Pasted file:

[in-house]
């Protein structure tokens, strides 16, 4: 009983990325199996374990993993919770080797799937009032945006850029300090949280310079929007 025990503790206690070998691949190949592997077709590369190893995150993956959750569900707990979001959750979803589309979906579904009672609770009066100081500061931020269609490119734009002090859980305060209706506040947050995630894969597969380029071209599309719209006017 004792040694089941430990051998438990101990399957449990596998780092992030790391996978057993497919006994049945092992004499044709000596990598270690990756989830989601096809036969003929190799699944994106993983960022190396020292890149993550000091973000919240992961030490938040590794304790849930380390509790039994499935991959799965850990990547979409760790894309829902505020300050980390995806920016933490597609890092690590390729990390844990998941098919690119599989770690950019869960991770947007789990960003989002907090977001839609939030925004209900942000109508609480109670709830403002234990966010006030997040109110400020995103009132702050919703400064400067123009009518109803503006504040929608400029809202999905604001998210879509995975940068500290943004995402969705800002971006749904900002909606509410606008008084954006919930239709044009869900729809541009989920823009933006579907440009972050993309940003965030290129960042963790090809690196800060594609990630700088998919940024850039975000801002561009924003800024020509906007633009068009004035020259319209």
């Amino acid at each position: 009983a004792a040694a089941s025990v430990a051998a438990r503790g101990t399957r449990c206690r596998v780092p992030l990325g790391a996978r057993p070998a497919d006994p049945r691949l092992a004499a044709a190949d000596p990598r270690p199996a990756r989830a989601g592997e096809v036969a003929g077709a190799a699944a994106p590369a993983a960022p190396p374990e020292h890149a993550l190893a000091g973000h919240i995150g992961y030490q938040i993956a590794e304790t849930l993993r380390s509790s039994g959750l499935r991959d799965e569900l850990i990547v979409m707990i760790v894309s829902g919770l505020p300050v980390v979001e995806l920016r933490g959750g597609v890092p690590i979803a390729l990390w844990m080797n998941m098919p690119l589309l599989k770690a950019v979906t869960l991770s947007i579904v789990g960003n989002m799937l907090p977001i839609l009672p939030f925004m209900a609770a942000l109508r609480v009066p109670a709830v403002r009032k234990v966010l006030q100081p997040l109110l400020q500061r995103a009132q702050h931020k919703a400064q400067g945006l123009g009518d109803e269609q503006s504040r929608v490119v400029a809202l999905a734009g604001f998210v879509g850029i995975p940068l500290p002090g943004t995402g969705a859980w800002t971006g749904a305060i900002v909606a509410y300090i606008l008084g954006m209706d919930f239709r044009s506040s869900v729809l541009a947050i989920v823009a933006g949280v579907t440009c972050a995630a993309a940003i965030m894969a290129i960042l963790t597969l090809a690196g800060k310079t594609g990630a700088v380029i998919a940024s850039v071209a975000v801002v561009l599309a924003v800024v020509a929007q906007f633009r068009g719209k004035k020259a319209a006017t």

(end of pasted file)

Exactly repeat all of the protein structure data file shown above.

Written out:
[in-house]
């Protein structure tokens, strides 16, 4: 009983990325199996374990993993919770080797799937009032945006850029300090949280310079929007 025990503790206690070998691949190949592997077709590369190893995150993956959750569900707990979001959750979803589309979906579904009672609770009066100081500061931020269609490119734009002090859980305060209706506040947050995630894969597969380029071209599309719209006017 004792040694089941430990051998438990101990399957449990596998780092992030790391996978057993497919006994049945092992004499044709000596990598270690990756989830989601096809036969003929190799699944994106993983960022190396020292890149993550000091973000919240992961030490938040590794304790849930380390509790039994499935991959799965850990990547979409760790894309829902505020300050980390995806920016933490597609890092690590390729990390844990998941098919690119599989770690950019869960991770947007789990960003989002907090977001839609939030925004209900942000109508609480109670709830403002234990966010006030997040109110400020995103009132702050919703400064400067123009009518109803503006504040929608400029809202999905604001998210879509995975940068500290943004995402969705800002971006749904900002909606509410606008008084954006919930239709044009869900729809541009989920823009933006579907440009972050993309940003965030290129960042963790090809690196800060594609990630700088998919940024850039975000801002561009924003800024020509906007633009068009004035020259319209």
């Amino acid at each position: 009983a004792a040694a089941s025990v430990a051998a438990r503790g101990t399957r449990c206690r596998v780092p992030l990325g790391a996978r057993p070998a497919d006994p049945r691949l092992a004499a044709a190949d000596p990598r270690p199996a990756r989830a989601g592997e096809v036969a003929g077709a190799a699944a994106p590369a993983a960022p190396p374990e020292h890149a993550l190893a000091g973000h919240i995150g992961y030490q938040i993956a590794e304790t849930l993993r380390s509790s039994g959750l499935r991959d799965e569900l850990i990547v979409m707990i760790v894309s829902g919770l505020p300050v980390v979001e995806l920016r933490g959750g597609v890092p690590i979803a390729l990390w844990m080797n998941m098919p690119l589309l599989k770690a950019v979906t869960l991770s947007i579904v789990g960003n989002m799937l907090p977001i839609l009672p939030f925004m209900a609770a942000l109508r609480v009066p109670a709830v403002r009032k234990v966010l006030q100081p997040l109110l400020q500061r995103a009132q702050h931020k919703a400064q400067g945006l123009g009518d109803e269609q503006s504040r929608v490119v400029a809202l999905a734009g604001f998210v879509g850029i995975p940068l500290p002090g943004t995402g969705a859980w800002t971006g749904a305060i900002v909606a509410y300090i606008l008084g954006m209706d919930f239709r044009s506040s869900v729809l541009a947050i989920v823009a933006g949280v579907t440009c972050a995630a993309a940003i965030m894969a290129i960042l963790t597969l090809a690196g800060k310079t594609g990630a700088v380029i998919a940024s850039v071209a975000v801002v561009l599309a924003v800024v020509a929007q906007f633009r068009g719209k004035k020259a319209a006017t």